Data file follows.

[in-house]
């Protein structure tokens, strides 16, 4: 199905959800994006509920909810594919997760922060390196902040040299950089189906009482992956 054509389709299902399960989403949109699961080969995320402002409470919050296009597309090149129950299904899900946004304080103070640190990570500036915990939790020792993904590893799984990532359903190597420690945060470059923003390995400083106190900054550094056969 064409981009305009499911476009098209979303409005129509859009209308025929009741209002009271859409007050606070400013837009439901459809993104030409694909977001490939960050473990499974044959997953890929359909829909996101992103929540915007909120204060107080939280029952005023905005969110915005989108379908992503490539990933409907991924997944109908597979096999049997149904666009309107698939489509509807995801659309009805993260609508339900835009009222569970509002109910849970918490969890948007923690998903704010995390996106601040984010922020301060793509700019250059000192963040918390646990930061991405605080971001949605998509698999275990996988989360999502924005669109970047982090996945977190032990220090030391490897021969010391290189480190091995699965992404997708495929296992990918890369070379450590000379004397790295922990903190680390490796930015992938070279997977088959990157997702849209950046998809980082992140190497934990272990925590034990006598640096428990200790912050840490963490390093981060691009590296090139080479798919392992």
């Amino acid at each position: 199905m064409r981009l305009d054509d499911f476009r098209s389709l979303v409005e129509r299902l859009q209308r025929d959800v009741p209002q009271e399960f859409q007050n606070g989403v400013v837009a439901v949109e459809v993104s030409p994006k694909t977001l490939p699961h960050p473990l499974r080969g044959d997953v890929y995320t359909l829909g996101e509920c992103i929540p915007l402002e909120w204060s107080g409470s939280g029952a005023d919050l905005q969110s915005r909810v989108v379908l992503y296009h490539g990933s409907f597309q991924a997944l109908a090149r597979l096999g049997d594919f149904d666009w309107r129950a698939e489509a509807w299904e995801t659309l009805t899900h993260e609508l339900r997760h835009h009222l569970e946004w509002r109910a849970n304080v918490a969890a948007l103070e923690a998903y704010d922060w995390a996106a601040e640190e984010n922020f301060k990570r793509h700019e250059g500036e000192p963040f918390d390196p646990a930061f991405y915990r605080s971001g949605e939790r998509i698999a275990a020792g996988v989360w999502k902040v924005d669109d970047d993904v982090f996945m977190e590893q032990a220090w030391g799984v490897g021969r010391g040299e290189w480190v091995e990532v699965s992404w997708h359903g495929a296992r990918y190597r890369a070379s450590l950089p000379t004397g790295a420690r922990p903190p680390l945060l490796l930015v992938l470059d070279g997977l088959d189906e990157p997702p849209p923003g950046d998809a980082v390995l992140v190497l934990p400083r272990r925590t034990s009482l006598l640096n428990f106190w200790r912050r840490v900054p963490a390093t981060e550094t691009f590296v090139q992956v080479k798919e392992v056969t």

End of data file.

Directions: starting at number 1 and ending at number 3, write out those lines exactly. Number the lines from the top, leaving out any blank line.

[in-house]
């Protein structure tokens, strides 16, 4: 199905959800994006509920909810594919997760922060390196902040040299950089189906009482992956 054509389709299902399960989403949109699961080969995320402002409470919050296009597309090149129950299904899900946004304080103070640190990570500036915990939790020792993904590893799984990532359903190597420690945060470059923003390995400083106190900054550094056969 064409981009305009499911476009098209979303409005129509859009209308025929009741209002009271859409007050606070400013837009439901459809993104030409694909977001490939960050473990499974044959997953890929359909829909996101992103929540915007909120204060107080939280029952005023905005969110915005989108379908992503490539990933409907991924997944109908597979096999049997149904666009309107698939489509509807995801659309009805993260609508339900835009009222569970509002109910849970918490969890948007923690998903704010995390996106601040984010922020301060793509700019250059000192963040918390646990930061991405605080971001949605998509698999275990996988989360999502924005669109970047982090996945977190032990220090030391490897021969010391290189480190091995699965992404997708495929296992990918890369070379450590000379004397790295922990903190680390490796930015992938070279997977088959990157997702849209950046998809980082992140190497934990272990925590034990006598640096428990200790912050840490963490390093981060691009590296090139080479798919392992």
């Amino acid at each position: 199905m064409r981009l305009d054509d499911f476009r098209s389709l979303v409005e129509r299902l859009q209308r025929d959800v009741p209002q009271e399960f859409q007050n606070g989403v400013v837009a439901v949109e459809v993104s030409p994006k694909t977001l490939p699961h960050p473990l499974r080969g044959d997953v890929y995320t359909l829909g996101e509920c992103i929540p915007l402002e909120w204060s107080g409470s939280g029952a005023d919050l905005q969110s915005r909810v989108v379908l992503y296009h490539g990933s409907f597309q991924a997944l109908a090149r597979l096999g049997d594919f149904d666009w309107r129950a698939e489509a509807w299904e995801t659309l009805t899900h993260e609508l339900r997760h835009h009222l569970e946004w509002r109910a849970n304080v918490a969890a948007l103070e923690a998903y704010d922060w995390a996106a601040e640190e984010n922020f301060k990570r793509h700019e250059g500036e000192p963040f918390d390196p646990a930061f991405y915990r605080s971001g949605e939790r998509i698999a275990a020792g996988v989360w999502k902040v924005d669109d970047d993904v982090f996945m977190e590893q032990a220090w030391g799984v490897g021969r010391g040299e290189w480190v091995e990532v699965s992404w997708h359903g495929a296992r990918y190597r890369a070379s450590l950089p000379t004397g790295a420690r922990p903190p680390l945060l490796l930015v992938l470059d070279g997977l088959d189906e990157p997702p849209p923003g950046d998809a980082v390995l992140v190497l934990p400083r272990r925590t034990s009482l006598l640096n428990f106190w200790r912050r840490v900054p963490a390093t981060e550094t691009f590296v090139q992956v080479k798919e392992v056969t």